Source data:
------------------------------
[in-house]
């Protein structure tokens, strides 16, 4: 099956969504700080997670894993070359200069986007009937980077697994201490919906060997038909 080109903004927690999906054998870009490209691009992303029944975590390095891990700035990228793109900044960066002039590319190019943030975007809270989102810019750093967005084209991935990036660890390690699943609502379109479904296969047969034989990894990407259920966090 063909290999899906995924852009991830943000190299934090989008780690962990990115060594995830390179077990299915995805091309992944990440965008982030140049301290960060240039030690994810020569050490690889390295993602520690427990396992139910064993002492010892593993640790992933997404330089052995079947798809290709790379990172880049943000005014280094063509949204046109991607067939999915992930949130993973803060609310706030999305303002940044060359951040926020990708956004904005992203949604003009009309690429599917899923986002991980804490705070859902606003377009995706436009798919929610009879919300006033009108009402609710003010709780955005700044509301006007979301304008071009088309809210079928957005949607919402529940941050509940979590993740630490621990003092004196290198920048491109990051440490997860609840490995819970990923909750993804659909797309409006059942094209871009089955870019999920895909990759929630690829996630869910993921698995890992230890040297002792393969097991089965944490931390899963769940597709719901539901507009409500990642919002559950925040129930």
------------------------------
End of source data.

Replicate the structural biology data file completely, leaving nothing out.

[in-house]
């Protein structure tokens, strides 16, 4: 099956969504700080997670894993070359200069986007009937980077697994201490919906060997038909 080109903004927690999906054998870009490209691009992303029944975590390095891990700035990228793109900044960066002039590319190019943030975007809270989102810019750093967005084209991935990036660890390690699943609502379109479904296969047969034989990894990407259920966090 063909290999899906995924852009991830943000190299934090989008780690962990990115060594995830390179077990299915995805091309992944990440965008982030140049301290960060240039030690994810020569050490690889390295993602520690427990396992139910064993002492010892593993640790992933997404330089052995079947798809290709790379990172880049943000005014280094063509949204046109991607067939999915992930949130993973803060609310706030999305303002940044060359951040926020990708956004904005992203949604003009009309690429599917899923986002991980804490705070859902606003377009995706436009798919929610009879919300006033009108009402609710003010709780955005700044509301006007979301304008071009088309809210079928957005949607919402529940941050509940979590993740630490621990003092004196290198920048491109990051440490997860609840490995819970990923909750993804659909797309409006059942094209871009089955870019999920895909990759929630690829996630869910993921698995890992230890040297002792393969097991089965944490931390899963769940597709719901539901507009409500990642919002559950925040129930």